Is John Allen Muhammad the Great Uniter?

Illustration by Bill Koeb

A month ago, when the killing spree began, my partner and I bided our time with a time-honored American tradition—tasteless humor. Riffing off a rerun of Seinfeld, we each tried to come up with a name for the killer. “‘The sniper’ has no poetry to it,” I lamented. Unfortunately, we came up with nothing that rang like “the Boston Strangler” or “Jack the Ripper”; we settled on the “Beltway Bucker.” For the Ebonically challenged, “buck” is hiphop speech for “shoot.” It seemed natural that we turned to our own language to put a name on the terror, but we never imagined that the terror was native to us.

When the visage of John Allen Muhammad appeared across the country, black America’s collective blood pressure jumped. As has been thoroughly reported, the general perception, among blacks and whites alike, was that any guy who would so coldly and precisely pick off random targets and disappear without a trace had to be white.

We should have known better than to trust our racial hunches. To paraphrase Charles Barkley, we live in a world where the best rapper is white, the best tennis player is black, and the best golfer can’t decide. We celebrate all of this as evidence of our move from a nation of separates to a society of one. We attribute it to Dr. King’s dream of a world where a black person can be a chemist and a white person can be a blues singer, a society beyond stereotyping.

For years we have celebrated black firsts, have knocked down doors and reaffirmed our faith in Horatio Algerism. But sooner or later, the doorways would have to open into more ignoble places—such as being a famous mass-murder suspect.

And the racial serial-killer barrier was always more about perception than reality. Last week, the New York Times reported that anywhere between 13 percent and 22 percent of serial killers are black. According to the Times, the rogues’ gallery includes Wayne Williams, the infamous Atlanta Child Murderer, who terrorized that city in the early ’80s; Henry Louis Wallace, who killed several black women in Charlotte, N.C., in the early ’90s; and Cleophus Prince Jr., who murdered six San Diego white women, also in the ’90s. And yet there was still a set view that the sniper was white. “Everyone was looking for the white car with white people,” a police official would later tell The Washington Post.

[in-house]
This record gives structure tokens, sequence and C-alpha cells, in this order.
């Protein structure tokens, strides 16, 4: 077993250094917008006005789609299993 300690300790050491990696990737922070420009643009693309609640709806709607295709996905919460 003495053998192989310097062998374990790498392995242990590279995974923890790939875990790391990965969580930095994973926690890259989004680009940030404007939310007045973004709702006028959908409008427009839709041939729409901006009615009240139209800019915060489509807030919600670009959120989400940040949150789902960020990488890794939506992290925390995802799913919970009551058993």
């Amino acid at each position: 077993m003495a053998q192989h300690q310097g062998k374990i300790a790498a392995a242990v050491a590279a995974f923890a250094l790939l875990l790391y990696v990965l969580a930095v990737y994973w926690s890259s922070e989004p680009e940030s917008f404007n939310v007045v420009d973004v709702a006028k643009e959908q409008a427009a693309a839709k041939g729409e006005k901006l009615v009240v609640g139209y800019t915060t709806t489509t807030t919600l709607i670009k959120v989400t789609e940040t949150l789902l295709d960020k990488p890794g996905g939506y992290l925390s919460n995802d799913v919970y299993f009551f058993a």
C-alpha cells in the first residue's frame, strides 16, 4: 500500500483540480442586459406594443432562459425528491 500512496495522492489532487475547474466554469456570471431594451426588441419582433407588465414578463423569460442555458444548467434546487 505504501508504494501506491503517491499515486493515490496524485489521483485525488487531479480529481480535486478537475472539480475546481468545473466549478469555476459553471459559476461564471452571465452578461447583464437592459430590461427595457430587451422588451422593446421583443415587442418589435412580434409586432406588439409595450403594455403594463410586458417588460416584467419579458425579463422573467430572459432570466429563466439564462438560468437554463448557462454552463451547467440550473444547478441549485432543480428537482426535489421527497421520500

Black America has its own special attachment to the idea that serial killing is a white crime. It originates in the deeply held belief that white people are crazy. Faced with Eminem, for instance, and his raving hatred of his own mother, a common response among black people is: “Oh, that’s some white shit.” Social critics agonize over the fact that things such as reading, studying, and listening to opera are referred to as “white” by black people. But so are things such as sitting stiffly in church, letting your kids talk back to you, slam-dancing, suicide, devil worship, anorexia, and serial killing.

African-Americans may have internalized some ugly stereotypes about our intellect. But where common sense rules, we believe ourselves to be king. We may not be the most learned, but we love our mothers and we raise respectful kids. We can’t tell you much about opera, but damn if we can’t tap our feet in time with a beat. If the SAT measured folk wisdom, we’d clog the gates of Caltech, leaving white people to complain about biased testing.

This doesn’t mean there aren’t people in our communities who we believe can’t add two and two. But we reserve other technical nomenclature, besides “crazy,” for these people. Professional football player Rae Carruth, for instance, who paid someone to kill his girlfriend and then hid in the trunk of a car, isn’t so much crazy as he is a damn fool. Craziness is reserved for white people, or, in the past, black people with the nerve to challenge white people. Malcolm X was considered crazy. But so are less-notables such as Colin Ferguson and Mark Essex—men who really were crazy and decided to shoot down random white people.

The belief in white psychosis is as old as African-Americans. Whites often called Africa a land of cannibals, but many African slaves thought that their white captors were taking them off to be eaten. During slavery, serial killing may not have been common, but serial rape certainly was. In the Jim Crow era, the average black person considering the phenomenon of lynching—a civic ritual that somehow managed to incorporate children, picnic baskets, and castration—might easily have concluded that whites were touched in the head. Serial murder is a high form of evil that requires derangement to a degree that only someone who would enslave, rape, kill and pillage is capable of. For years, in the mythology of black America, there was only one group capable of such things.

But today, it’s getting a lot harder for African-Americans to put a face on evil. What do we make of Sept. 11—and the fact that the aggressors made no distinction between blacks, whites, Muslims, Christians, and Jews when plotting their atrocity? There was no sense, among most African-Americans, that “white” America was being punished in the Sept. 11 attacks. If anything, this was an atrocity visited on the most international city in the world. Similarly, the sniper proved to be an equal-opportunity killer.

Muhammad, the accused sniper, surely must rank as something more than a “damn fool.” This is an era where lynching has been eradicated, a group of Arabs bombed the World Trade Center, God knows who decided to mail out anthrax, and a black man is charged with being the sniper. We can’t hide from insanity behind racial borders. We still have our problems with white America, but they aren’t any crazier than the rest of us. Just a little weirder. CP

Art accompanying story in the printed newspaper is not available in this archive: Illustration by Bill Koeb.